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Sellers-García, Sylvia 1975(?)-

Sellers-García, Sylvia 1975(?)-


Born c. 1975, in Boston, MA. Education: Graduated from Brown University; attended Oxford University and University of California, Berkeley.


Agent—Dorian Karchmar, William Morris Agency, 1325 Avenue of the Americas, New York, NY 10019. E-mail—[email protected]


Novelist. Also worked at Harper's and the New Yorker.


Julia Ward Howe Book Prize, Boston Authors Club, 2008, for When the Ground Turns in Its Sleep.


When the Ground Turns in Its Sleep, Riverhead Books (New York, NY), 2007.


In Sylvia Sellers-García's debut novel When the Ground Turns in Its Sleep, protagonist Nítido Amán recently lost his job as a teacher for failing to complete his degree. Also, with the death of his father from Alzheimer's disease, Nítido feels somewhat rootless. Nítido takes a journey back to the site of his late father's Guatemalan village of Naranjo to learn the reasons he left years ago and never returned. Reaching a neighboring village called Río Roto, Nítido is mistaken for the new priest and, rather than attempting to change the villagers' minds, he cooperates with their misconception. He quickly comes to understand that the residents of Río Roto are trying to deal with part of their past that has torn them apart. "One local authority, Santos, tells Nítido that, in the wake of a guerrilla massacre, a band of Naranjo men had rescued a newly orphaned infant, Hilario," explained San Francisco Chronicle reviewer Theo Schell-Lambert. "But another, Xinia, says that Hilario wasn't saved at all: He was kidnapped." "The point here," Schell-Lambert concluded, "isn't that the stories conflict, but the way each is, in a sense, correct." "As the realizations unfold, Nítido feels the horror of stumbling among lives disrupted by bloody conflict," stated Jessica Inman in a review for Book-Page. "He's a stranger here, and yet not a stranger at all."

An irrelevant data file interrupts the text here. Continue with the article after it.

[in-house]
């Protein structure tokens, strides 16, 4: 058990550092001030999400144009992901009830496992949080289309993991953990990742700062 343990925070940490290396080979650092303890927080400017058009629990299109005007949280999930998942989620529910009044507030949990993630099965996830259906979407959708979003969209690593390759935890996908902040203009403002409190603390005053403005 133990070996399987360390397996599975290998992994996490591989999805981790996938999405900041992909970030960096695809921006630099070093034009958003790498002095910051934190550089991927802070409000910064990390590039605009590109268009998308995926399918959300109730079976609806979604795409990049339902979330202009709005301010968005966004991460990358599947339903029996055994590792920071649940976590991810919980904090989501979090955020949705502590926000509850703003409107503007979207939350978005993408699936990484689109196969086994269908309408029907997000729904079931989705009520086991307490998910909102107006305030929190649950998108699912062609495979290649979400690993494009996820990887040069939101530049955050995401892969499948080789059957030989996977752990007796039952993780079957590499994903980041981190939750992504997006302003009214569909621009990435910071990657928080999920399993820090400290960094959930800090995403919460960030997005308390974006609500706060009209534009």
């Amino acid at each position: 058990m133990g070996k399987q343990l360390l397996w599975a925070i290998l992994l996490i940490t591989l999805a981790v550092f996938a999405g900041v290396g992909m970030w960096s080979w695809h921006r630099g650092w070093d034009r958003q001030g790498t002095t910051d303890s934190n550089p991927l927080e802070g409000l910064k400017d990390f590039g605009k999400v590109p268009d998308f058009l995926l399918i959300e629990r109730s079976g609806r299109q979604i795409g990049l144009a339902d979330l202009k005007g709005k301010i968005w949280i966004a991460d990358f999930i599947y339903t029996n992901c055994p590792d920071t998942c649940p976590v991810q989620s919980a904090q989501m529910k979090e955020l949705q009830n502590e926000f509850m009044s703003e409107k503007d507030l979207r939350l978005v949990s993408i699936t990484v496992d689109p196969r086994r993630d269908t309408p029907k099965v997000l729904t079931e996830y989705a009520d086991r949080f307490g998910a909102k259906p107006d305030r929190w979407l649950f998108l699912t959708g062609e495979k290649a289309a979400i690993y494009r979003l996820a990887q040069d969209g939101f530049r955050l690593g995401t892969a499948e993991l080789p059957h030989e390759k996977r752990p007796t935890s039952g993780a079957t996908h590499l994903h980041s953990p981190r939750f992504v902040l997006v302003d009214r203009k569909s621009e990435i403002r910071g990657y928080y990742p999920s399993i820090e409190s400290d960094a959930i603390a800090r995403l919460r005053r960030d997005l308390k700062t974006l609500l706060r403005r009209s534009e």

When the Ground Turns in Its Sleep is in fact grounded in Sellers-García's family history. Her mother immigrated to the United States from Guatemala, and one of her uncles—a former member of the Árbenz government that was overthrown by the U.S. Central Intelligence Agency (CIA)—was killed in 1972 during one of the country's more recent violent upheavals. The novel "is a personal history violently entwined in the political history of Guatemala," Barbara Bamberger Scott stated in a review for Curled Up with a Good Book, "despoiled by unfeeling dictatorships and savage guerilla forces in almost equal measure. In the long exhausting struggle between these two forces, common people are the losers." "In many essential ways," Sellers-García stated in an interview on her home page, "the silence described in the novel continues to have a hold on many households and towns." In a way, the willingness of the residents of Río Roto to accept Nítido as a priest—even though he is not entitled to call himself one—is a method of atoning for the sin of silence following the massacre at Naranjo. "In terms of politics," Sellers-García continued, "my feeling is that there is a great deal of disillusionment with the political process among Guatemalans…. It's also true that many of the progressive leaders who might have provided political alternatives were effectively exiled, silenced, or killed over the last several decades. Nevertheless, the country is not without other political alternatives."